Last year, 360 Translations contemplated implementation of Video Remote Interpreting (VRI) as a solution for our valued clients. We even considered this a viable alternative for medical institutions as they grappled to meet the needs of their deaf patients. Before the launch of VRI, I took a closer look at the capabilities of this technology, as well as the Deaf Community’s and other stakeholder’s position on this technology. My question: “Would VRI be an equal/acceptable substitute to on-site interpretation?” I read articles and position papers by the Registry of Interpreters for the Deaf (RID) and the National Association of the Deaf (NAD), both of which highlight a lengthy list of limitations depending upon setting and end users abilities and skills.
On a related note, I worked for a number of years as a video interpreter for a video relay service (VRS) provider. While VRI and VRS have some differences in platforms, the technology is basically the same, and what the deaf person, interpreter, and hearing user see, hear and experience are nearly identical via VRI and VRS. In fact, in most instances, VRS is superior due to the use of “fat” transmission lines used by all VRS providers, while VRI providers may be transmitting via a home-based webcam on a simple internet connection (cable, fiber, etc.) to higher speed connections; one cannot be sure unless the VRI provider truly spells out their transmission speed and can guarantee that speed. Here again, while the provider may be transmitting at super-fast speeds, the end user is at the mercy of their own connection, which is often subjected to retarding factors such as firewalls and multiple limitations in the use of WiFi, etc.
Anyway, after much research, and viewing recent case law that the use of VRI has promulgated via settlements with medical institutions (see United States of America v. Dimensions Health Corporation, Laurel, Maryland), which are numerous, I became convinced that VRI is NOT a viable option or even substitution for on-site interpreting. NAD even points out that if VRI is used, it should only used until an on-site interpreter can dispatched to the hospital. And hospitals are only one consideration, as this concern extends to legal settings (courtroom, police station, etc.). Drawing on my VRS experience as a video interpreting, I knew full well the limitations of this technology. Language nuances are greatly reduced via VRS/VRI, and message equivalence suffers. There is no interpreter on-site here, which immediately sacrifices multidimensional, in-touch language interface, critical to accurate translation of the spoken word to ASL, and vice versa. I knew in good conscience that I could not provide this inferior product to our clients. It would be a disservice to them and the Deaf and Hard of Hearing clients they serve, and whose interests they should be protecting.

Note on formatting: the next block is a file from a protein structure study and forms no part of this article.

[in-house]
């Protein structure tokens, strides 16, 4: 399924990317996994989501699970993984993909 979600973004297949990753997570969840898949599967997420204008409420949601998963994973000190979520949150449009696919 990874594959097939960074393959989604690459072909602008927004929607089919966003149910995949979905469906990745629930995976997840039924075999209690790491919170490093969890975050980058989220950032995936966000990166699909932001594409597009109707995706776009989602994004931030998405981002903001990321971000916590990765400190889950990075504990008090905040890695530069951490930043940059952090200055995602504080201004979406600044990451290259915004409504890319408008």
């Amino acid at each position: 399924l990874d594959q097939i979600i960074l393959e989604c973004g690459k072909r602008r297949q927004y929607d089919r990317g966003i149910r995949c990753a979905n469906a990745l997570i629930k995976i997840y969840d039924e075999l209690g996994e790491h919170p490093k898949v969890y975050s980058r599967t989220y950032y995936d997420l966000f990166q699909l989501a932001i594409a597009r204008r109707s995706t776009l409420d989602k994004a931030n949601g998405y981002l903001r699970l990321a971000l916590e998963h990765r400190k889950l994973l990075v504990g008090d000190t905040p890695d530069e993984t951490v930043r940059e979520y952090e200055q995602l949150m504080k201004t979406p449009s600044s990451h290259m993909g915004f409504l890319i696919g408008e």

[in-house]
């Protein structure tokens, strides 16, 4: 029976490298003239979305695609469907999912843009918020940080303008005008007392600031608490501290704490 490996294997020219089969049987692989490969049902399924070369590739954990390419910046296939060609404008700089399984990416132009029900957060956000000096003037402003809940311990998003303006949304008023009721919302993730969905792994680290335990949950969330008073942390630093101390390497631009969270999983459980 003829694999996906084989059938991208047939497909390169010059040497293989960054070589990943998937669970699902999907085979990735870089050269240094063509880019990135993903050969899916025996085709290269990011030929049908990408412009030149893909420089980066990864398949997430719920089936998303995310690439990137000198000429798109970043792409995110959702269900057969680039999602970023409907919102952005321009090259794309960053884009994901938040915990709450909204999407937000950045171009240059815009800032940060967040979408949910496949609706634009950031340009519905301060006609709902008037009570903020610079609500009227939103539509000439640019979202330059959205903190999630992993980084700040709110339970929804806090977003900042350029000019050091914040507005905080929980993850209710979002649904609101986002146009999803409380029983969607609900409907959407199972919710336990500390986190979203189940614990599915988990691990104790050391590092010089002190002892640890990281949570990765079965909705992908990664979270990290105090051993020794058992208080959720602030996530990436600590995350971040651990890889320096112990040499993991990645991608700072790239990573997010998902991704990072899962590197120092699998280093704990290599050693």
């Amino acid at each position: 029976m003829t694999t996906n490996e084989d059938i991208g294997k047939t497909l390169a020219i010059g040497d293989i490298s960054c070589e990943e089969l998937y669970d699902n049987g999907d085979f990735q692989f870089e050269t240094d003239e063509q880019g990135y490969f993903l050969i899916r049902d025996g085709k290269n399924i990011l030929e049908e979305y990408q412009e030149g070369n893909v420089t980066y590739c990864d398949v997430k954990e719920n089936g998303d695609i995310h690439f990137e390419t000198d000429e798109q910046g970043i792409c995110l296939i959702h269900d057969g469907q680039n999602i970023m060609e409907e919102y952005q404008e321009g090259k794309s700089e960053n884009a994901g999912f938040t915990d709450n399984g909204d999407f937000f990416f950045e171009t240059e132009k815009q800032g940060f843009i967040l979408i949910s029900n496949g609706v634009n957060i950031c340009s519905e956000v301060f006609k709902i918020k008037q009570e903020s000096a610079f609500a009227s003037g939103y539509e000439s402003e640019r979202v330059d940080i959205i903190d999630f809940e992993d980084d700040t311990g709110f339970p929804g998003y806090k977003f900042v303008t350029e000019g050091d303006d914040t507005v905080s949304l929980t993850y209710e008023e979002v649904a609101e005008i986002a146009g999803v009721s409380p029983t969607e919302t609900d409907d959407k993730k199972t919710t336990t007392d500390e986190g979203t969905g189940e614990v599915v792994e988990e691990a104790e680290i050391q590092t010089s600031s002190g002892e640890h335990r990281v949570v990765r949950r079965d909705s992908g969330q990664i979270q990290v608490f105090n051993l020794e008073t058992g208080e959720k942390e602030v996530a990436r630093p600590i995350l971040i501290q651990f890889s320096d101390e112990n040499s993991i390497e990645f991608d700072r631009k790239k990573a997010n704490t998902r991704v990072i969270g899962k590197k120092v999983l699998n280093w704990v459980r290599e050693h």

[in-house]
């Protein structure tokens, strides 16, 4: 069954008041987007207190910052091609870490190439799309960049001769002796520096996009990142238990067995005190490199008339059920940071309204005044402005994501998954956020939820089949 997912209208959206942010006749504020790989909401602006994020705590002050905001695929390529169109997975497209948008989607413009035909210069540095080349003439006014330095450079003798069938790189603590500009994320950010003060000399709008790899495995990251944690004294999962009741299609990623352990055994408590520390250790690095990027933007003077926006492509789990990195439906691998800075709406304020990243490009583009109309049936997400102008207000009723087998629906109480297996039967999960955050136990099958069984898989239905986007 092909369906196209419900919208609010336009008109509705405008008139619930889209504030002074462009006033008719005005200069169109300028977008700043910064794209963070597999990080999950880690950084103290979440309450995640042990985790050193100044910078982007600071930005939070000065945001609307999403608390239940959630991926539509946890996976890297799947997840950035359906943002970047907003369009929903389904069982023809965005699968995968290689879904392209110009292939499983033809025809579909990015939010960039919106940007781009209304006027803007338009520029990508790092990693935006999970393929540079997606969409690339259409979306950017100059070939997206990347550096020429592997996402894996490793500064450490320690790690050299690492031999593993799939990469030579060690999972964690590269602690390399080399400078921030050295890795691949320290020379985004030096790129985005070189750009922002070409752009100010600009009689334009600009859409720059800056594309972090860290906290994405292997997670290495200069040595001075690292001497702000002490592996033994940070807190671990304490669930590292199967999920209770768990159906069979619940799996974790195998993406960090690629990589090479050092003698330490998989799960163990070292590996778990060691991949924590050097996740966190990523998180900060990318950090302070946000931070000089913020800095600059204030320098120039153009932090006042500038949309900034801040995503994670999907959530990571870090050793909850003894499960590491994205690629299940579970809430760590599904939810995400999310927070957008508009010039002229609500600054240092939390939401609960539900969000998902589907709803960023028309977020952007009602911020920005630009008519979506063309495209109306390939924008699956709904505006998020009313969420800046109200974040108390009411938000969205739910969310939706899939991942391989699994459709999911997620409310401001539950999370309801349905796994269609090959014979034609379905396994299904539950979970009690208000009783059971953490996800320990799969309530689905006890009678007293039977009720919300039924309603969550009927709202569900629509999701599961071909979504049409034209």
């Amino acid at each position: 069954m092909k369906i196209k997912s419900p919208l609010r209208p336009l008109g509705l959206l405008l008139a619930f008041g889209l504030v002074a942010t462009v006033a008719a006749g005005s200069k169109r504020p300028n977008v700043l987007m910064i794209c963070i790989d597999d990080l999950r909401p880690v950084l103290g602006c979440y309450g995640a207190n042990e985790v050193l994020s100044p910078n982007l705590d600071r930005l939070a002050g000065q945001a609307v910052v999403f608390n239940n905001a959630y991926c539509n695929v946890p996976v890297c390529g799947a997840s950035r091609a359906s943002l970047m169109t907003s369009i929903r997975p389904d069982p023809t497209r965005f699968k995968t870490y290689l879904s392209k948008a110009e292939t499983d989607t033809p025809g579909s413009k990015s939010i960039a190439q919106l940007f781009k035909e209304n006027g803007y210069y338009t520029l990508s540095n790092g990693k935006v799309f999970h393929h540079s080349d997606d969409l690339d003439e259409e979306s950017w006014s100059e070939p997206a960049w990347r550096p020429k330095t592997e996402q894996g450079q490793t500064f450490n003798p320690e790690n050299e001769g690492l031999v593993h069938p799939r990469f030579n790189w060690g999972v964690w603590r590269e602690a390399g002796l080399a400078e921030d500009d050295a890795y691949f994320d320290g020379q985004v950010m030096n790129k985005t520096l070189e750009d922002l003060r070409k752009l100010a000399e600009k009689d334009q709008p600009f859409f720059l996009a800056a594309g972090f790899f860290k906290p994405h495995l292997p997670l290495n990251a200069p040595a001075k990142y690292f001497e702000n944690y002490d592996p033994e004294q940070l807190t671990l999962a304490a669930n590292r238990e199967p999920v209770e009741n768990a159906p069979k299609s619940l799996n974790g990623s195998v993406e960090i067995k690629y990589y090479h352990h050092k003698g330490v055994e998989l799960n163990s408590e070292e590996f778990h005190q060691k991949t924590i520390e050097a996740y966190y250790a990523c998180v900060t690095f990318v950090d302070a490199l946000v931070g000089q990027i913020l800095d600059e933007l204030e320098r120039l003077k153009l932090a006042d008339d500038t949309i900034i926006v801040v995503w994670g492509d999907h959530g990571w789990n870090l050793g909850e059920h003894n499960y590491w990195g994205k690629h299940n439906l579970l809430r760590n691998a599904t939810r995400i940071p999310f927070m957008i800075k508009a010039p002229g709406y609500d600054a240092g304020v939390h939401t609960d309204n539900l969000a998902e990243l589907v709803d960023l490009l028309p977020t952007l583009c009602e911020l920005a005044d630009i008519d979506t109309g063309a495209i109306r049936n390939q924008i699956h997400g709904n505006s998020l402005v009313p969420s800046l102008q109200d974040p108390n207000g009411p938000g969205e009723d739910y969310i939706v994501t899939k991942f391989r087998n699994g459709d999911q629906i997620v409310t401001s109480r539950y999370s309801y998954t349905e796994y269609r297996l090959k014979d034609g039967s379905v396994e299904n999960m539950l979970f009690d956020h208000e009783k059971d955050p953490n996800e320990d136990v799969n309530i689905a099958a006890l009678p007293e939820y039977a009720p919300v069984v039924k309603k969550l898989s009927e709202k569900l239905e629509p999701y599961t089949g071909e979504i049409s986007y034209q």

It doesn’t stop with VRI. Ubiduo, a device marketed by sComm, assumes written language fluency on the part of the both parties. This is critical, as a deaf person’s first language is often ASL, and written language fluency can be limited. It also assumes that both persons using the device have no time constraints, as speed of communication is dependent upon the speed of typing. Perhaps not a good choice in most situations, but it has its place, though limited. On a recent visit to RIT/NTID (Rochester Institute of Technology/National Technical Institute for the Deaf) we saw the Ubiduo used all over campus as a means for college students to communicate with their hearing counterparts. It serves a need here for short, quick communication. Not so in interpreting situations, despite the fact that we are seeing these being used in Federal agencies, and elsewhere, as a replacement for on-site interpreting services. This is a sad commentary on the value we place on communication between deaf and hearing people.
Technology is ever-advancing, and perhaps one day there will be auxiliary means for interpreting that will successfully supplement the use of on-site interpretation. VRI and Ubiduo, while interesting and unique, are not a substitution.
Daniel B. Swartz, PhD, CI, CT, SC:L